KOLKATA (India) • When Ms Sonali Mehrotra realised that a hulking flyover would come within arm's length of her third-floor balcony, she took refuge in black humour, telling relatives to look at the bright side: Instead of lugging suitcases up the stairs when they come to visit, they could toss them into a bedroom as they drove in from the airport.
Work on the overpass occurred so sporadically - generally, when elections were coming - that a project promised in 18 months was unfinished after seven years.
After last Thursday, though, when a 100m slab of steel and concrete slammed down on a street coursing with midday traffic, Ms Mehrotra's sense of humour was gone.
Irritation with the faltering project has turned, for the people who live beneath it, into a sort of focused hatred. Last Saturday, as the remains of a 26th victim were cut free of the metal that had crushed him, a group of residents marched down the street demanding that the structure be dismantled.
"This thing has made our lives hell for the last nine years," said Ms Meena Devi Purohit, 55, a five-term member of the municipal council from the area. Opposition to the project predated the start of construction, in 2009.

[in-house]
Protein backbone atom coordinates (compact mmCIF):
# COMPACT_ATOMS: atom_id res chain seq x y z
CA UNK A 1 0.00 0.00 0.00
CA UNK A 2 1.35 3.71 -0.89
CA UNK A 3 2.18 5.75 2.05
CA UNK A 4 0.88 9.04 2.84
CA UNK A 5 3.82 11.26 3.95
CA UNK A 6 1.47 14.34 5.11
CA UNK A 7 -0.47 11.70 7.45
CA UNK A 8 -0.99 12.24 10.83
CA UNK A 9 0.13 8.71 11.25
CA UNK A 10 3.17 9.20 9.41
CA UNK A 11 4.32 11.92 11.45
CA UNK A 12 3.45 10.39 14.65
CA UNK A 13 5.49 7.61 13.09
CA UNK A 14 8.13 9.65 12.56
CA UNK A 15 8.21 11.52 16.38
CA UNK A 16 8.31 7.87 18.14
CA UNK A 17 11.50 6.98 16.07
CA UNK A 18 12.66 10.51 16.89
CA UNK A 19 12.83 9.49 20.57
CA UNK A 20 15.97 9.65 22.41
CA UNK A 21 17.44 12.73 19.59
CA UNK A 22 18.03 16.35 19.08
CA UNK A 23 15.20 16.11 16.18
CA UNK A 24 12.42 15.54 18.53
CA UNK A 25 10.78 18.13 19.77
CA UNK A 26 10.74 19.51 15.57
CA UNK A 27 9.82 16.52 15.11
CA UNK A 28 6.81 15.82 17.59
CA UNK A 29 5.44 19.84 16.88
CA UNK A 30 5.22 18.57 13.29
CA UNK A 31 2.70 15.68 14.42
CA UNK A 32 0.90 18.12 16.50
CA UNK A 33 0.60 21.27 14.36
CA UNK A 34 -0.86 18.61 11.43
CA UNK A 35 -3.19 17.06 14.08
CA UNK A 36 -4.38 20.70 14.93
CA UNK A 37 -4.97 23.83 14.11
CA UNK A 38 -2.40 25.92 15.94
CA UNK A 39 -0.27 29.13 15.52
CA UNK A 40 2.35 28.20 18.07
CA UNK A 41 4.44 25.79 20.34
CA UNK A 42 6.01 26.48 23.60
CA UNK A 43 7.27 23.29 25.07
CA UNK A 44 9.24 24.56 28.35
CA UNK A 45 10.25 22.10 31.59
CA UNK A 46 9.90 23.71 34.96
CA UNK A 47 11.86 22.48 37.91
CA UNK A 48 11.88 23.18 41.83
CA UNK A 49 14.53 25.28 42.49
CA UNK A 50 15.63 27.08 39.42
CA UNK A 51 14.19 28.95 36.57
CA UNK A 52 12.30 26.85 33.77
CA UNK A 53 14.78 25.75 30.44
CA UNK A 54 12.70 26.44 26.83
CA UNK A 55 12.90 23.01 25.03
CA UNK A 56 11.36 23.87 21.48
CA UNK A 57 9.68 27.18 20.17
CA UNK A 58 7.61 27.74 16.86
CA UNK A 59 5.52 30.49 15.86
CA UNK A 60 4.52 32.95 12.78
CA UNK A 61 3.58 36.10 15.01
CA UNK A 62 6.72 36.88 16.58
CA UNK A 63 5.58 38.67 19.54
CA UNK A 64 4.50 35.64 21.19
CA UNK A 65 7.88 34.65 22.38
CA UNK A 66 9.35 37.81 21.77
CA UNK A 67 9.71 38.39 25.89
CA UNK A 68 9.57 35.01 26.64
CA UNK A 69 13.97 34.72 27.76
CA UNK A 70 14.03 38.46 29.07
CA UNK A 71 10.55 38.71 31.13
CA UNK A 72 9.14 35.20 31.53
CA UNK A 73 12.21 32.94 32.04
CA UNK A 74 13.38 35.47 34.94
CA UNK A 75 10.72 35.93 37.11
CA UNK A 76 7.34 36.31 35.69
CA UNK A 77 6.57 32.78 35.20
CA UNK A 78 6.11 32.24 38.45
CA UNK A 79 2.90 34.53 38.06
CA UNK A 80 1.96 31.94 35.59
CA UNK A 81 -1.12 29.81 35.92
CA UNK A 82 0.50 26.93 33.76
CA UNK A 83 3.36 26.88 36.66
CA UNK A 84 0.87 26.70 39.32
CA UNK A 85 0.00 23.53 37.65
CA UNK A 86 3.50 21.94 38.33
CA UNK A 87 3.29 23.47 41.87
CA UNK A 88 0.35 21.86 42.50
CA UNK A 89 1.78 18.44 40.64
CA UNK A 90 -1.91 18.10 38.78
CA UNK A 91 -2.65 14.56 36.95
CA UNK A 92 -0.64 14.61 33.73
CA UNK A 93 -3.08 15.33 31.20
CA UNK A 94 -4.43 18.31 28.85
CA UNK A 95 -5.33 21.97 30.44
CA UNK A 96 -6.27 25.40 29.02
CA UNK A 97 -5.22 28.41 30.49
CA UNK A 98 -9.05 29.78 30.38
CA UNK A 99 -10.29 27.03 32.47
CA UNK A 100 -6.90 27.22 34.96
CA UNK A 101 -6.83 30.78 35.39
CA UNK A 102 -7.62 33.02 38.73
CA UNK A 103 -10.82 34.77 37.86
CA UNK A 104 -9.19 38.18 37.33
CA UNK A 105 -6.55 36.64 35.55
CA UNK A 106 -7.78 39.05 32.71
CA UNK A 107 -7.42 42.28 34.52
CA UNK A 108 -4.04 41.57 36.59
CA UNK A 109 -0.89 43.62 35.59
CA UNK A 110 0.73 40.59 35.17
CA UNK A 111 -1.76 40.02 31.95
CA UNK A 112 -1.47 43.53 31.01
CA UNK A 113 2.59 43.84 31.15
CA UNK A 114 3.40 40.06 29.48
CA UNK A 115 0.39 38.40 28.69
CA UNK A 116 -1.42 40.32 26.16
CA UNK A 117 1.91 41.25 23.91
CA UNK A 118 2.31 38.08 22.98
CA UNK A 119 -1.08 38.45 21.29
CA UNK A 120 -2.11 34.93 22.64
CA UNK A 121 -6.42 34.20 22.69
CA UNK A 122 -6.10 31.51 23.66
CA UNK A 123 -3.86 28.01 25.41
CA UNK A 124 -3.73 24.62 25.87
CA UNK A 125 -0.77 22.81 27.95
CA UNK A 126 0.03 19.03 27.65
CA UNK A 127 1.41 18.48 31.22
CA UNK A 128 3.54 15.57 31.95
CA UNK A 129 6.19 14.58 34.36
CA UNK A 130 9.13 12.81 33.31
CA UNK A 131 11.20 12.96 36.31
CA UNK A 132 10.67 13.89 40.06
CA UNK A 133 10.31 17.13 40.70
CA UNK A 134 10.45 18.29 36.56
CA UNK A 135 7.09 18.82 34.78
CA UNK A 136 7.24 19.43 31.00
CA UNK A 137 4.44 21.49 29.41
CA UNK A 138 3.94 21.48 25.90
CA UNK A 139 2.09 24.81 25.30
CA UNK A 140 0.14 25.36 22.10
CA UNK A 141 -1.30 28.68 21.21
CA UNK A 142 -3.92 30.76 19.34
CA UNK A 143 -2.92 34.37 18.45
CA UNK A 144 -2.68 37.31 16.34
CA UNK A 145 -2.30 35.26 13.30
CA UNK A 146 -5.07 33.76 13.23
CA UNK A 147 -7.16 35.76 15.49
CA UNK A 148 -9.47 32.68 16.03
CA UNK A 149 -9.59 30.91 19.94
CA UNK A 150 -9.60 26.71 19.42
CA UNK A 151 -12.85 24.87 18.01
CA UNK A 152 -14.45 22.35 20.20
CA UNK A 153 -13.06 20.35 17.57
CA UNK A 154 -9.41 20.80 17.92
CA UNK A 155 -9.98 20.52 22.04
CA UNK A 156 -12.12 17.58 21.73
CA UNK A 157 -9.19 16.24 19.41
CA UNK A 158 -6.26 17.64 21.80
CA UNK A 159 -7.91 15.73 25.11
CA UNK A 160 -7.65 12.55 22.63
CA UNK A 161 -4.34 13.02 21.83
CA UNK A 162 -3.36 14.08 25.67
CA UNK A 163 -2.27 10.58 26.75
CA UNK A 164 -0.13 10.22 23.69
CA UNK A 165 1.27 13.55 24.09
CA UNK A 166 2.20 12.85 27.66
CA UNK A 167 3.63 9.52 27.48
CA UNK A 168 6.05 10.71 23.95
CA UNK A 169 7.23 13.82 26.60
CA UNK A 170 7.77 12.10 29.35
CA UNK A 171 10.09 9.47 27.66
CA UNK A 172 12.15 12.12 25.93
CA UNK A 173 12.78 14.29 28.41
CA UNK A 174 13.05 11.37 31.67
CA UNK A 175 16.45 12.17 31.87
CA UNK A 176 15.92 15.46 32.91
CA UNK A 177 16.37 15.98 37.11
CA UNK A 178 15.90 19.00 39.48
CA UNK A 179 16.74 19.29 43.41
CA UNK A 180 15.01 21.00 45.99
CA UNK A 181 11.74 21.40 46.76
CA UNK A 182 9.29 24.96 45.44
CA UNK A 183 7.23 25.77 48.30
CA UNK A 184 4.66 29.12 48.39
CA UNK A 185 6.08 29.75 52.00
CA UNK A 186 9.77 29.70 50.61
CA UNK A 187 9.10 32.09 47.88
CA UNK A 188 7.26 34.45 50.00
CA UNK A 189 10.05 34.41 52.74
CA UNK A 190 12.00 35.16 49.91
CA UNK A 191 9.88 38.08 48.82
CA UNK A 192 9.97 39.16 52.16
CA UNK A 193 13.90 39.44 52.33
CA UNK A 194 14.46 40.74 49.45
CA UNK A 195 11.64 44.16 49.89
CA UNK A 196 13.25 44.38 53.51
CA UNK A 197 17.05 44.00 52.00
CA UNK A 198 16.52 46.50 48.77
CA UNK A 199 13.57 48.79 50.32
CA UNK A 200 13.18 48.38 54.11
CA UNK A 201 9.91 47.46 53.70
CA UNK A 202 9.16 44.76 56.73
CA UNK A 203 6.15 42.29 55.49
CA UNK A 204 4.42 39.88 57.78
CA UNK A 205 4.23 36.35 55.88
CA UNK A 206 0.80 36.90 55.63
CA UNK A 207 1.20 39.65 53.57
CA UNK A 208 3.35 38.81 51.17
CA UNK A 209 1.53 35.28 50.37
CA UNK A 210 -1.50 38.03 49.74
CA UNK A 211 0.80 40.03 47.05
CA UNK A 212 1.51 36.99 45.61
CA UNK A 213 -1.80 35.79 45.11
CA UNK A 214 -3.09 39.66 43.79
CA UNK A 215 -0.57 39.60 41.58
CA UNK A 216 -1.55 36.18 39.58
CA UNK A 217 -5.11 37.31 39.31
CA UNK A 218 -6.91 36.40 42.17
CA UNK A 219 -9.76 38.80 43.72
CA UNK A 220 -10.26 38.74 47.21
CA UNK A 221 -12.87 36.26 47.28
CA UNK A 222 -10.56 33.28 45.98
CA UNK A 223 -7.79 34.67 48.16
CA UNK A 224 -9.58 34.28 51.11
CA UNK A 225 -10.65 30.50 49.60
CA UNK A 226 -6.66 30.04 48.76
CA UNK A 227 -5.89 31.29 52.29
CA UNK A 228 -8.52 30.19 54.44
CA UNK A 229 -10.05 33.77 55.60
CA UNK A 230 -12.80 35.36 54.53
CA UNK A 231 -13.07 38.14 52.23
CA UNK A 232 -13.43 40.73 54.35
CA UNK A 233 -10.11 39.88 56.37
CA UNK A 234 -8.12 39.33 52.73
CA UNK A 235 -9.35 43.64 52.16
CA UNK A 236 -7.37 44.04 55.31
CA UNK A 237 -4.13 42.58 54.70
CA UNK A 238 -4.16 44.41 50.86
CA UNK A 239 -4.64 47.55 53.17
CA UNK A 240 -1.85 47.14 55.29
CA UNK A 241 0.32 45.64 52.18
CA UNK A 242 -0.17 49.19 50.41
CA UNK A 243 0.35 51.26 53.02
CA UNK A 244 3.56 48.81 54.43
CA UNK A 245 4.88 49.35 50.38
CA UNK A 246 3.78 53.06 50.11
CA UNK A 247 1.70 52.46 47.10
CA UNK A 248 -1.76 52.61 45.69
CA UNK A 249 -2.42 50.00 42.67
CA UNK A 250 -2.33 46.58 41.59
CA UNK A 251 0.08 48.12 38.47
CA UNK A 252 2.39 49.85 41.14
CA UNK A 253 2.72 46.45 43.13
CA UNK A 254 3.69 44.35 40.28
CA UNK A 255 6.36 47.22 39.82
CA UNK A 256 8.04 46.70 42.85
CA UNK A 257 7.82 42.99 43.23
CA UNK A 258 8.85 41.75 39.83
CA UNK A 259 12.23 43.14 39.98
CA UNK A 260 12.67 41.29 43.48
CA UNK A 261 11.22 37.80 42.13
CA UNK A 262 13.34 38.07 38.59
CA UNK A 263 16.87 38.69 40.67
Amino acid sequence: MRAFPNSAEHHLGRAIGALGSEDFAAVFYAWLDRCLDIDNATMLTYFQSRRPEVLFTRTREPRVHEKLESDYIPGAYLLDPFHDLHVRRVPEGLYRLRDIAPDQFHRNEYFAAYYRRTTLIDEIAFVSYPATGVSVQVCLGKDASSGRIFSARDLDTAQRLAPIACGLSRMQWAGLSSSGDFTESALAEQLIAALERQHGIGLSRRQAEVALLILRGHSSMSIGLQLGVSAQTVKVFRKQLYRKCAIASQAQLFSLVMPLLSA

It is rare for dysfunctional building projects to get much attention in India, in part because people are so accustomed to them. A local newspaper described Kolkata as "the city of unfinished flyovers", but the phrase could be used for any number of India's largest cities, littered with projects that were launched with fanfare but then proceeded haltingly, or halted entirely.
Some of the reasons emerged last week. Public works projects are launched by politicians for pre-election boosts and lose their urgency once voting is over. Building contracts are often awarded to relatives or associates of political leaders, who can acquire necessary permits but may not be competent builders. Planning is piecemeal. On-site supervision is weak. Safety measures are haphazard. Work on the Kolkata overpass picked up last November, when West Bengal Chief Minister Mamata Banerjee, whose party is competing in legislative elections this month, promised a cheering crowd the road would be open by February.
Among the developments that emerged was that the team that had just laid the concrete on the fallen section worked under Mr Rajat Bakshi, a cousin of the neighbourhood's political kingpin. That man, former legislator Sanjay Bakshi, has reportedly been working closely with Ms Banerjee since the early 1990s. Mr Sanjay Bakshi's wife, Smita, is a legislator with Ms Banerjee's party, Trinamool Congress.
Police have arrested four officials from the contractor in charge of the project, a corporation called IVRCL based in Hyderabad, and on Sunday, Kolkata police said they were seeking to question Mr Rajat Bakshi.
By the weekend, news of the fallen overpass had dropped off the television news. But many residents said fear of another collapse made it impossible to return to their ordinary routines. "We are so shocked, our lives are so disrupted," said Ms Nirmala Sethia, 66.
NEW YORK TIMES